By Virgile Dall’Armellina,



France has signed an agreement to sell and deliver $3 billion worth of military equipment to Beirut — paid for by Saudi Arabia — to help the Lebanese army fight jihadists encroaching on its border with Syria, officials announced Monday.

French foreign affairs minister Laurent Fabius welcomed the agreement, which he said "reflects the exceptional quality of French-Saudi relations." But the complex arms-sharing ménage à trois involves more than just the three actors, with Iran and Syria also factoring into the equation.

The deal, which has been in the pipeline since 2013, will provide much needed modern weaponry to Lebanon, which is currently fighting Islamic State militants in the Beqaa Valley, a mountainous region 19 miles east of Beirut on the Syrian border.

Beirut has been increasingly pulled into neighboring Syria’s fight against the Islamic State, which began its bloodied land grabs across large swathes of Syria and Iraq this summer. Lebanon has also suffered several terrorist attacks by the militant group in recent months.

Lebanon is a multi-denominational state, comprised mostly of Christians and Muslims from both the Sunni and Shia sects. The country, which is still rebuilding itself after a fifteen-year civil war, is once again in the midst of its own dire political crisis, after deputies failed to elect a head of state to succeed outgoing president Michel Suleiman, who left office on May 25. The post has since remained vacant. In early August, close to 3,000 jihadists stormed military checkpoints in the region around the Lebanese northwestern border town of Arsal. The rebels took control of the town for close to a week, before being pushed back by the Lebanese army. The Syrian town of Homs, which has been torn apart by fighting between the government army and rebels, is scarcely 40 miles from the Lebanese border.

While Lebanon’s army is stepping up efforts to prevent Islamic State rebels from crossing into the country, it is also fending off the threat of the al Nusra Front — al Qaeda’s Syrian arm. Since the August attacks, al-Nusra have taken around 30 Lebanese soldiers hostage in Syria, two of which have already been beheaded.

Following the Battle of Arsal, Syrian president Bashar al-Assad’s foreign affairs minister pledged to support Lebanon, saying the Lebanese army required "help and assistance" to fight "takfiri terrorists" — another term for Islamic State extremists.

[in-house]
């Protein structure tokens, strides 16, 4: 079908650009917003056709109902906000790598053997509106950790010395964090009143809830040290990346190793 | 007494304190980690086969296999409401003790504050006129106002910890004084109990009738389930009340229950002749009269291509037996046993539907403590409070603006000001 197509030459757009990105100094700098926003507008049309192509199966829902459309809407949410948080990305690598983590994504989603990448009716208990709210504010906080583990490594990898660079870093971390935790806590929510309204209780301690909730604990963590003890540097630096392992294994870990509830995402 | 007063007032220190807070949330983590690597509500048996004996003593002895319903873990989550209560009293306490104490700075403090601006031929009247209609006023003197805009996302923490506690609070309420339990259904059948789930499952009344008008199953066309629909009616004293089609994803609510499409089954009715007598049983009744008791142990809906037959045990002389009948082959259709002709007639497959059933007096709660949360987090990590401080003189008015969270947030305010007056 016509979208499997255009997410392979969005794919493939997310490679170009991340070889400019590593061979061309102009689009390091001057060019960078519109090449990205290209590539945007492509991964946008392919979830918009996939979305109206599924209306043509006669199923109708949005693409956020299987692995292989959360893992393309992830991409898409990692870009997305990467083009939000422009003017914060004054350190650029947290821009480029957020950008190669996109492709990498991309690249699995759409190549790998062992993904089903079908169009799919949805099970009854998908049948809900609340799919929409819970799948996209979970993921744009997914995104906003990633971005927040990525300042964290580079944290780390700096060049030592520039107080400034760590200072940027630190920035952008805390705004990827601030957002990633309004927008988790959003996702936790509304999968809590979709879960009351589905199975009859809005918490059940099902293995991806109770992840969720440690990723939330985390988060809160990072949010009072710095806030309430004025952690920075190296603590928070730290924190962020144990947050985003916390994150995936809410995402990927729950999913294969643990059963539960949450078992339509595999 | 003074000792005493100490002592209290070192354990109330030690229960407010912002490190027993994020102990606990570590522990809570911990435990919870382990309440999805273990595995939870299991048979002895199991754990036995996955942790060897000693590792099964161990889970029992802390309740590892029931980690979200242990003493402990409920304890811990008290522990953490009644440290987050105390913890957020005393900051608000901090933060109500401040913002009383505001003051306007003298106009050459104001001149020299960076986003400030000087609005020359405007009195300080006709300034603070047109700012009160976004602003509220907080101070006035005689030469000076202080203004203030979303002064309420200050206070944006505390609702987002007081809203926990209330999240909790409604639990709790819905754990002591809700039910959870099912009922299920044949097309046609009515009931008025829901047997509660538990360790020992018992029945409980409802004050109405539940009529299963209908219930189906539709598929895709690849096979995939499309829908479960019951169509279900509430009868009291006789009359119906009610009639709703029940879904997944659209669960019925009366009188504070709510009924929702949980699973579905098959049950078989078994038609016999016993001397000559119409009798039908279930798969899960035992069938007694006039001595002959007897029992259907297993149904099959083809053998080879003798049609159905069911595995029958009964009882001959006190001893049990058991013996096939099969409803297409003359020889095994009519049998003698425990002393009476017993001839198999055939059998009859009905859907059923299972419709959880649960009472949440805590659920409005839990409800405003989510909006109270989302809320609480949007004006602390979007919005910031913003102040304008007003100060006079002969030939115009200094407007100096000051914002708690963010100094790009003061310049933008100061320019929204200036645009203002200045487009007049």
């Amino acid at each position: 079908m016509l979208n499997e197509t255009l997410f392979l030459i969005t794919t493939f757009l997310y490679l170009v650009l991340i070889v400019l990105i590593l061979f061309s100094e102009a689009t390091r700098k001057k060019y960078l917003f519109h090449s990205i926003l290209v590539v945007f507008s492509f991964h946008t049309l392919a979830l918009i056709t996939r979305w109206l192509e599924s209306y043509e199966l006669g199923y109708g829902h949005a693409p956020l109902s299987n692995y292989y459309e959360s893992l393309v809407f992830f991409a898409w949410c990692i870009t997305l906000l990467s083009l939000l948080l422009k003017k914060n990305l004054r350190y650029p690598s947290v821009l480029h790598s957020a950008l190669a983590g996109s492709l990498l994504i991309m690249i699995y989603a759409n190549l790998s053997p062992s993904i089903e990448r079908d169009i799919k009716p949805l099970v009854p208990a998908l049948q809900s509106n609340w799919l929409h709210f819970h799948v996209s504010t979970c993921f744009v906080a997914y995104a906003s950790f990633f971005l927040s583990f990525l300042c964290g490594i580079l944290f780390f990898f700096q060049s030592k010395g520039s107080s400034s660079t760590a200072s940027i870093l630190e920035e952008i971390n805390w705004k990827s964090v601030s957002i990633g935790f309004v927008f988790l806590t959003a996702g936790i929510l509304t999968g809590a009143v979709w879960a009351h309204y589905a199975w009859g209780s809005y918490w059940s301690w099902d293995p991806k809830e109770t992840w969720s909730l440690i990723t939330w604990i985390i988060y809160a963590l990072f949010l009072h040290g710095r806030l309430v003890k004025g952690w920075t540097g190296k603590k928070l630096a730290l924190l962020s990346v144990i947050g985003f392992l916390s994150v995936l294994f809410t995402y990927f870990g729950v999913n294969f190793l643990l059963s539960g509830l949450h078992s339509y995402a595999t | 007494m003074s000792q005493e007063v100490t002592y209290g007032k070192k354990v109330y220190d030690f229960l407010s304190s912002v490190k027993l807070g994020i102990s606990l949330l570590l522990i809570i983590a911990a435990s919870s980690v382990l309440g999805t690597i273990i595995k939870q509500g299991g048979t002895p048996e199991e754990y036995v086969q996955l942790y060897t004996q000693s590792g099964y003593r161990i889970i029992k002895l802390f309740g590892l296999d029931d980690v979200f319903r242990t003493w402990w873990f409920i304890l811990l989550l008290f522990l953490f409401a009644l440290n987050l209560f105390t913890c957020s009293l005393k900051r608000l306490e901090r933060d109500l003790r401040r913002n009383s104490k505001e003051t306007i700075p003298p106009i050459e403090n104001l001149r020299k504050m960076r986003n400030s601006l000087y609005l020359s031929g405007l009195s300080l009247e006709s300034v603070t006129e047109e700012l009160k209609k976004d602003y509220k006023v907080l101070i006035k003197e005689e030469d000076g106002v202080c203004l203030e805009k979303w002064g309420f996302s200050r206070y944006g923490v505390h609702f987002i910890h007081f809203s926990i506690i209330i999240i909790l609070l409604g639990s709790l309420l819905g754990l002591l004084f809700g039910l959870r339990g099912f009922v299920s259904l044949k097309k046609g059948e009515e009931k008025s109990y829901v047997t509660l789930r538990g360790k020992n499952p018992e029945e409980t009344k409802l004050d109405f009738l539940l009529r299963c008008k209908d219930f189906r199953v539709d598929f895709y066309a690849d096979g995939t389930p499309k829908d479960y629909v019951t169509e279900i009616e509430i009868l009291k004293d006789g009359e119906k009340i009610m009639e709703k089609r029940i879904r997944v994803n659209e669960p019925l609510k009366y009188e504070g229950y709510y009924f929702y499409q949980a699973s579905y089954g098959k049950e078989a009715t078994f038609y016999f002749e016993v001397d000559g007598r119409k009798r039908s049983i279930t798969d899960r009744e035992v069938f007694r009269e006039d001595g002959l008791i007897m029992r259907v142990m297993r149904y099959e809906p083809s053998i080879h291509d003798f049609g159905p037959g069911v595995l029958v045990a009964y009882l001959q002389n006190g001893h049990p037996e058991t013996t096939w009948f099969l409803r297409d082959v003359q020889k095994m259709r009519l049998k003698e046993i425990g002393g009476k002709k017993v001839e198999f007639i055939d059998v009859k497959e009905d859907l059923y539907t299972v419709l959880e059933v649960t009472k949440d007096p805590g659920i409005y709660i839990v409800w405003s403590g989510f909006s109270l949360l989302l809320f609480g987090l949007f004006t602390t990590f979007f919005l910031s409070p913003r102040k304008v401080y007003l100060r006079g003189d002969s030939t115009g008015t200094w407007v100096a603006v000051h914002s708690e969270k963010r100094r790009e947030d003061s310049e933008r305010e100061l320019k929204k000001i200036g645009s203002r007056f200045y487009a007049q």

Syria’s strategic ally and Shia regional heavyweight, Iran, also then got in on the action. According to Lebanese daily L’Orient Le Jour, Iran announced on October 30 that it would provide Lebanon with military equipment in order to, "help its troops fight the heroic war they are leading against terrorism." Iran also backs Hezbollah, the Shia Islamist group and political party based in Lebanon.

But not to be outdone, Saudi Arabia — which is ruled by a Sunni regime and is hostile to Shia Iran — hastened its own arms deal with Lebanon following the Iranian government’s announcement, according to French daily La Tribune, leading to Monday’s deal sealer, with France acting as weapons supplier.

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So what exactly does $3 billion worth of equipment look like? According to La Tribune, which claims it got its hands on the list of weapons France will deliver to Lebanon, the arsenal will include armored personnel carriers equipped with gun turrets, light armored vehicles equipped with Mistral surface-to-air missile systems, Gazelle helicopters and transport helicopters, and three patrol ships furnished with Simbad missiles.

Former French air force Brig. Gen. Jean-Vincent Brisset told VICE News that the equipment sold by France was actually designed 30 years ago, but is being upgraded before being delivered to the Lebanese. While the equipment may not be state-of-the-art, it will still fill a great void in Lebanon’s arsenal, he said.

"The Lebanese army is renown for not taking very good care of its equipment," Brisset added. "It still has a lot of American equipment that is starting to get old. The light armored vehicles, the Nexter gun turret, and the Gazelle helicopters will perfectly fulfill the needs of a small army that is fighting close to home."

Brisset said that the French army used the easy-to-fly Gazelle helicopters in Mali to fire rockets at Islamic militant pick-up trucks. The Nexter gun turret — a lightweight canon, which can fire missiles up to 1.2 miles — is also particularly adapted to guerrilla warfare, he said.

A few of the items on Lebanon’s shopping list, however, are a little puzzling. Mistral and Simbad missile systems are anti-aircraft weapons, and so far, the Islamic state has not demonstrated a viable aerial threat, according to Brisset.

"Right now, the Islamic State does not have an air force," he said, "but Libyan jihadists could very well refurbish a few plans and give them to the Islamic State."

"They might soon have access to drones or to makeshift ground attack aircraft," added Brisset, "which could cause some real damage."

Follow Virgile dall’Armellina on Twitter: @armellina

Photo by Alexandre Prévot/Flickr

Topics: lebanon, saudi arabia, france, domas, beirut, weapons deal, is, hezbollah, iran, gazelle helicopters, simbad missiles, vice news france, war & conflict, middle east